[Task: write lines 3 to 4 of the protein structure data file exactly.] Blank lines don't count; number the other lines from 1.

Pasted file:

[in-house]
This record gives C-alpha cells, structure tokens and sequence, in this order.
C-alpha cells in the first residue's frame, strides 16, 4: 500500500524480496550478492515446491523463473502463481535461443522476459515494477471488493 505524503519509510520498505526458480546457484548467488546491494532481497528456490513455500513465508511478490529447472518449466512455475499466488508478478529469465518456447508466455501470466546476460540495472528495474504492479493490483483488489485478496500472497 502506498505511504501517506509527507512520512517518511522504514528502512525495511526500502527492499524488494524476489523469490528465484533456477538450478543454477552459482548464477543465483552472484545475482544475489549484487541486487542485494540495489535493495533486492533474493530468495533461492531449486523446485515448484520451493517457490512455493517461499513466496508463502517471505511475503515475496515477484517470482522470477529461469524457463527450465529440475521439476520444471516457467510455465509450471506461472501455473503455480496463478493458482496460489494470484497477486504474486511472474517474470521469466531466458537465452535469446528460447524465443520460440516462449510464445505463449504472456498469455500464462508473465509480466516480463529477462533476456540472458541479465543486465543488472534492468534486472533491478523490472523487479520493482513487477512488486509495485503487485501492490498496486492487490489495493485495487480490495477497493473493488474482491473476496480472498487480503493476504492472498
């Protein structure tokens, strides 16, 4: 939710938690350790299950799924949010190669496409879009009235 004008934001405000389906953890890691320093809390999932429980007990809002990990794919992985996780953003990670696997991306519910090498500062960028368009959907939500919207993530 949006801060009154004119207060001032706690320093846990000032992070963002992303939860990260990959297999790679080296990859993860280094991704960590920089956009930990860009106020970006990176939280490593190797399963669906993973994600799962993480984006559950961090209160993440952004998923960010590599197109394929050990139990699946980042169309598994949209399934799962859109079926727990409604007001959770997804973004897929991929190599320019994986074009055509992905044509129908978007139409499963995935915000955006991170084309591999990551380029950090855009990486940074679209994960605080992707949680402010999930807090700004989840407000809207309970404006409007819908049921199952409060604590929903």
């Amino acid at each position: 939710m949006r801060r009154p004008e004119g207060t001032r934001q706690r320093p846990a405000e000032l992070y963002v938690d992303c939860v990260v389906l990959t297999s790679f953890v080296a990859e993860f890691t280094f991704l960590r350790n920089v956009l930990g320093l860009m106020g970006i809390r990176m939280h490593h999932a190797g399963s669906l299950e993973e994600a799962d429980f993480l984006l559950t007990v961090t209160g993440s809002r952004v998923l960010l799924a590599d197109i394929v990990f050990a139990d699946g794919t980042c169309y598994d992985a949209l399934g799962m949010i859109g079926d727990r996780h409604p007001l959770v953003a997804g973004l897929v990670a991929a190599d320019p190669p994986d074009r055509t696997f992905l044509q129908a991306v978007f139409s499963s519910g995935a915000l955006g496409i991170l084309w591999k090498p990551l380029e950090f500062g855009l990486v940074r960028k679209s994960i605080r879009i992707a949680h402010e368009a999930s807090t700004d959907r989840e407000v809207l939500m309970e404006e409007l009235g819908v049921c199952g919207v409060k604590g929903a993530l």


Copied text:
C-alpha cells in the first residue's frame, strides 16, 4: 500500500524480496550478492515446491523463473502463481535461443522476459515494477471488493 505524503519509510520498505526458480546457484548467488546491494532481497528456490513455500513465508511478490529447472518449466512455475499466488508478478529469465518456447508466455501470466546476460540495472528495474504492479493490483483488489485478496500472497 502506498505511504501517506509527507512520512517518511522504514528502512525495511526500502527492499524488494524476489523469490528465484533456477538450478543454477552459482548464477543465483552472484545475482544475489549484487541486487542485494540495489535493495533486492533474493530468495533461492531449486523446485515448484520451493517457490512455493517461499513466496508463502517471505511475503515475496515477484517470482522470477529461469524457463527450465529440475521439476520444471516457467510455465509450471506461472501455473503455480496463478493458482496460489494470484497477486504474486511472474517474470521469466531466458537465452535469446528460447524465443520460440516462449510464445505463449504472456498469455500464462508473465509480466516480463529477462533476456540472458541479465543486465543488472534492468534486472533491478523490472523487479520493482513487477512488486509495485503487485501492490498496486492487490489495493485495487480490495477497493473493488474482491473476496480472498487480503493476504492472498
């Protein structure tokens, strides 16, 4: 939710938690350790299950799924949010190669496409879009009235 004008934001405000389906953890890691320093809390999932429980007990809002990990794919992985996780953003990670696997991306519910090498500062960028368009959907939500919207993530 949006801060009154004119207060001032706690320093846990000032992070963002992303939860990260990959297999790679080296990859993860280094991704960590920089956009930990860009106020970006990176939280490593190797399963669906993973994600799962993480984006559950961090209160993440952004998923960010590599197109394929050990139990699946980042169309598994949209399934799962859109079926727990409604007001959770997804973004897929991929190599320019994986074009055509992905044509129908978007139409499963995935915000955006991170084309591999990551380029950090855009990486940074679209994960605080992707949680402010999930807090700004989840407000809207309970404006409007819908049921199952409060604590929903």